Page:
Moore v Moore & Anor, Court of Appeal - Civil Division, November 27, 2018,  EWCA Civ 2669
|Resolution Date:||November 27, 2018|
|Issuing Organization:||Civil Division|
|Actores:||Moore v Moore & Anor|
Case No: A3/2016/3565
Neutral Citation Number:  EWCA Civ 2669
IN THE COURT OF APPEAL (CIVIL DIVISION)
ON APPEAL FROM THE HIGH COURT OF JUSTICE CHANCERY DIVISION (BRISTOL DISTRICT REGISTRY)
MR SIMON MONTY QC sitting as a Deputy High Court Judge)
Royal Courts of Justice
Strand, London, WC2A 2LL
LORD JUSTICE FLOYD
LORD JUSTICE HENDERSON
LORD JUSTICE LEGGATT
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Mr Christopher Pymont QC & Mr Nigel Thomas (instructed by Thrings LLP) for the Appellant
Ms Caroline Shea QC & Ms Ciara Fairley (instructed by Michelmores LLP) for the Respondents
Hearing dates: 9 and 10 October 2018
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Lord Justice Henderson :
Introduction and background1. This is a case about proprietary estoppel. As so often, it involves a family farm, and a sad breakdown in relations between members of the family. Indeed the dispute has already been ruinous in both human and financial terms. We were told that the total costs so far incurred on both sides are estimated to be in the region of £2.5 million.
The case comes to us on appeal by the original claimant and Part 20 defendant, Mr Roger Moore (``Roger''), from the order made on 19 August 2016 by Mr Simon Monty QC, sitting as a deputy High Court Judge of the Chancery Division, following a nine-day trial in Bristol between 5 and 18 July 2016. Roger was unable to participate in the trial, because he was already suffering from moderately severe Alzheimer's disease and lacked capacity to conduct legal proceedings. He was represented by his wife and litigation friend, Mrs Pamela Moore (``Pamela''). Sadly, Roger's condition has continued to deteriorate over the last two years. He now lives in a care home, where he needs permanent care and (as matters stand) will remain for the rest of his life. He is now 76 years old, having been born on 30 March 1942, and Pamela is approximately the same age.
Roger and Pamela married in 1965, when they were both in their early twenties. Roger was the eldest of the three sons of John Moore, who was himself the second generation of the Moore family to own and farm Manor Farm in Stapleford, near Salisbury in Wiltshire. Roger's two brothers were Geoffrey (who plays an important role in the history of the present case) and Richard. Pamela, however, did not come from a farming background. She was born in London and moved to Salisbury at the age of 18 in 1960 to study at a teacher training college. She soon met Roger, and they started dating. Their relationship flourished, and they married, as I have said, in 1965, by when Pamela had qualified and was teaching music and history at Wilton Secondary Modern School.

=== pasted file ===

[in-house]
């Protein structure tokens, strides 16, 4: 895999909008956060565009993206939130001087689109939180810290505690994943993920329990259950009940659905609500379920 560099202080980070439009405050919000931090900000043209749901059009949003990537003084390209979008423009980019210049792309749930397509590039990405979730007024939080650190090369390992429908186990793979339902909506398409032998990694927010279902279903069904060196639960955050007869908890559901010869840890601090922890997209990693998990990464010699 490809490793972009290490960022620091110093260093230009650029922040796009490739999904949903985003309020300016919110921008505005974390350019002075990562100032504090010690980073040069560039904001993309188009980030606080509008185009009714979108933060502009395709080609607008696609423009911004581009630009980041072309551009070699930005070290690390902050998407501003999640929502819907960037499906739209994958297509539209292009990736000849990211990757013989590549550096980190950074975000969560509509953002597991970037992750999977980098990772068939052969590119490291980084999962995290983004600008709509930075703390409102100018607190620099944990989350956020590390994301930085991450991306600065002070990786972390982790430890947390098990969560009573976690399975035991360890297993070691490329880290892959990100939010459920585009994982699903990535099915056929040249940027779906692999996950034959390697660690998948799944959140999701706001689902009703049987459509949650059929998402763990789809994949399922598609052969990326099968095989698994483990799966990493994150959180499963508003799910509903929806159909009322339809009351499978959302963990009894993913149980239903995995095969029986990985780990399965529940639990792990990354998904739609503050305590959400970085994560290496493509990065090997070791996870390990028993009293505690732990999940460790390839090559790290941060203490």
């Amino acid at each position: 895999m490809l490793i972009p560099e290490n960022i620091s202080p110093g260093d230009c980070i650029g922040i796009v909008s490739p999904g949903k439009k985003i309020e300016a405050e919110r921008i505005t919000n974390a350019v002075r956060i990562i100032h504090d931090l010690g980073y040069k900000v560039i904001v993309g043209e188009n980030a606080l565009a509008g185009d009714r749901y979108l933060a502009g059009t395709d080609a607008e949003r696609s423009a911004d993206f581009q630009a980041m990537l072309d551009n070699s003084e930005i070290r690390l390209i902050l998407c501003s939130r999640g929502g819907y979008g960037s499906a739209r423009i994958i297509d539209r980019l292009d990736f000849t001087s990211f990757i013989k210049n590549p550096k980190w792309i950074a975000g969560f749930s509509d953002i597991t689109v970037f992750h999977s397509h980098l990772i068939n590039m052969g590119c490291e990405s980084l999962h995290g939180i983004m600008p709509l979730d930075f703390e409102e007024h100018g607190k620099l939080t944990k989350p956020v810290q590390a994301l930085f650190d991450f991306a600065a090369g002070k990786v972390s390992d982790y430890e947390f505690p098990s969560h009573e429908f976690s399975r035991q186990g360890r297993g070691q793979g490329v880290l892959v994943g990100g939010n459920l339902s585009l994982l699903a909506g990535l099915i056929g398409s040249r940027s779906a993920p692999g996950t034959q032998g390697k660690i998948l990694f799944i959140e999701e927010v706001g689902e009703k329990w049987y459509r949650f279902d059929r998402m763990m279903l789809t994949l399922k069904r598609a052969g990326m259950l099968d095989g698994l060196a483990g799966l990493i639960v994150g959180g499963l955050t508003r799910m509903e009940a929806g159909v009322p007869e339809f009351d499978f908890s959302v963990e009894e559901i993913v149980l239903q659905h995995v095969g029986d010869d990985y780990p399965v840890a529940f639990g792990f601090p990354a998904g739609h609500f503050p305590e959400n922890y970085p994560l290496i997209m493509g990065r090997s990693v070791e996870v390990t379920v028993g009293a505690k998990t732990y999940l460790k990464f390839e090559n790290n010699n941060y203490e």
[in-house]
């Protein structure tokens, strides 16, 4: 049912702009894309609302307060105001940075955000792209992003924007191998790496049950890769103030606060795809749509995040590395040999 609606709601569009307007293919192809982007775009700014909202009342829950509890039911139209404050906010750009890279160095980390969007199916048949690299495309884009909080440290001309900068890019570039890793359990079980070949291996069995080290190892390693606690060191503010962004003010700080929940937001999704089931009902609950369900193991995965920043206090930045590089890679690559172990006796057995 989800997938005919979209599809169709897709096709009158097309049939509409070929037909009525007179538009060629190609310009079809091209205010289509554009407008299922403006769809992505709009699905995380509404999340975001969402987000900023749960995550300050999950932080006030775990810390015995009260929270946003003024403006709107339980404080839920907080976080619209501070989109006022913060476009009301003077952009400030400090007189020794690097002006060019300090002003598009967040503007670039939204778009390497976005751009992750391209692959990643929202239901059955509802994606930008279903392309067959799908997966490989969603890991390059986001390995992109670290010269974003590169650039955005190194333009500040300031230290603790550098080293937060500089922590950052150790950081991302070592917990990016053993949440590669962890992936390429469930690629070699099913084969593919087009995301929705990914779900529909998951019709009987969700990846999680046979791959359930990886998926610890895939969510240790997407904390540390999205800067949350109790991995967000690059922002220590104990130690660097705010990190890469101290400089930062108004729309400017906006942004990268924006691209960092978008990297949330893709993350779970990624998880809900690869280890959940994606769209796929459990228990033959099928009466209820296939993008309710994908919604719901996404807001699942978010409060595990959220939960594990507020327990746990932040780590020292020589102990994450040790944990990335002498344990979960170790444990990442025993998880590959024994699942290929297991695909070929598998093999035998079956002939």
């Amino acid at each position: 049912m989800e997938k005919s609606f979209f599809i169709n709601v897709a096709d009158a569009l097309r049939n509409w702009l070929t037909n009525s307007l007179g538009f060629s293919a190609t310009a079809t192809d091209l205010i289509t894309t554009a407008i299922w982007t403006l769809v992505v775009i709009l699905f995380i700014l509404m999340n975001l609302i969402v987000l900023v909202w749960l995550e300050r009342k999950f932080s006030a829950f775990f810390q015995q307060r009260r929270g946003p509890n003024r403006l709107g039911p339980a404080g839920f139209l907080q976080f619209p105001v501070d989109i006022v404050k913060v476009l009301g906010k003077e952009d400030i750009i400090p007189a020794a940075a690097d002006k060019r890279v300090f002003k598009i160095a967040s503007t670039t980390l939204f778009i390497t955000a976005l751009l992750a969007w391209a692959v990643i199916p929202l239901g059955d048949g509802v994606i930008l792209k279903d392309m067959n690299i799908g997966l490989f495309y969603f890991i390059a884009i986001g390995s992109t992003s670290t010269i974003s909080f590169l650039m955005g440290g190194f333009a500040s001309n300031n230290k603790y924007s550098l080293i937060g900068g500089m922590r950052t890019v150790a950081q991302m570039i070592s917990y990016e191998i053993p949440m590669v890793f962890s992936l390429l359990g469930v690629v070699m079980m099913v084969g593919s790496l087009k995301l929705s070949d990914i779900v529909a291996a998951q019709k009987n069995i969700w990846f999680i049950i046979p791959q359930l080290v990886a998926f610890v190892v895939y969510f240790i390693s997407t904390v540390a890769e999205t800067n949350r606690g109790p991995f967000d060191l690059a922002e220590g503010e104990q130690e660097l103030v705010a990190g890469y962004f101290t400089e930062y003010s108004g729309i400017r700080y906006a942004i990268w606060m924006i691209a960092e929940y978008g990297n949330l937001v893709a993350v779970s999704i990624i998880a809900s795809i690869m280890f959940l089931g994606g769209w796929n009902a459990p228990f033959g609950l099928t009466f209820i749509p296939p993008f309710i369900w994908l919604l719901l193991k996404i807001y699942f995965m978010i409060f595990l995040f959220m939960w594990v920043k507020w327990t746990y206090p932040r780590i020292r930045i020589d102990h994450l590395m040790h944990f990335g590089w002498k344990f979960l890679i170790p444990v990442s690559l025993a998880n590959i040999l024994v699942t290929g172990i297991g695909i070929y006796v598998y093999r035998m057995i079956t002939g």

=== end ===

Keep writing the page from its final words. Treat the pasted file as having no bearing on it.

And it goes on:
In 1966, John Moore gave the farm to Roger and Geoffrey, who began to farm it together in partnership. John also gave some other land to Richard, who was not interested in pursuing a farming career. In 1981, Roger and Geoffrey bought this land back from Richard.
Roger and Pamela have two children, a daughter Julie, who was born in 1965, and a son Stephen, born in 1967. Julie is married to Andrew Lane, and they have two children, Victoria and Sam. Stephen is married to Jackie, and they have two daughters. Stephen is the original defendant and Part 20 claimant. It is Stephen's claim in relation to his father's half share of Manor Farm and the partnership business, raised for the first time in a defence and counterclaim to partnership proceedings instituted by Roger, which lies at the heart of the present dispute.
Manor Farm extends to some 650 acres of mainly arable land (although it has in the past supported a dairy herd). As the judge recorded, there are several houses on the farm. Manor Farmhouse itself is a substantial property, where Roger and Pamela have lived since their marriage, and where Stephen and Julie grew up. The Little House is a bungalow occupied by Stephen, Jackie and their children. Ashburton is a smaller thatched house adjoining Manor Farmhouse, ``on which'' in the judge's words ``substantial sums were expended in anticipation of it becoming Roger and Pamela's residence in due course.''
It is common ground that the farm was a thriving and profitable business during the period of over 40 years when Roger and Geoffrey were both partners, until Geoffrey's retirement in April 2008. Over the years, both before and after the death of John Moore in 1980, Roger and Geoffrey bought further parcels of land to expand the farming operations, including the land which they bought back from Richard in 1981. According to the judge:
``Both Geoffrey and Roger took modest drawings and most of the profit went back into the business. Roger, who took the lead in most farming issues, was by all accounts an excellent farmer and Geoffrey was a great support to him.''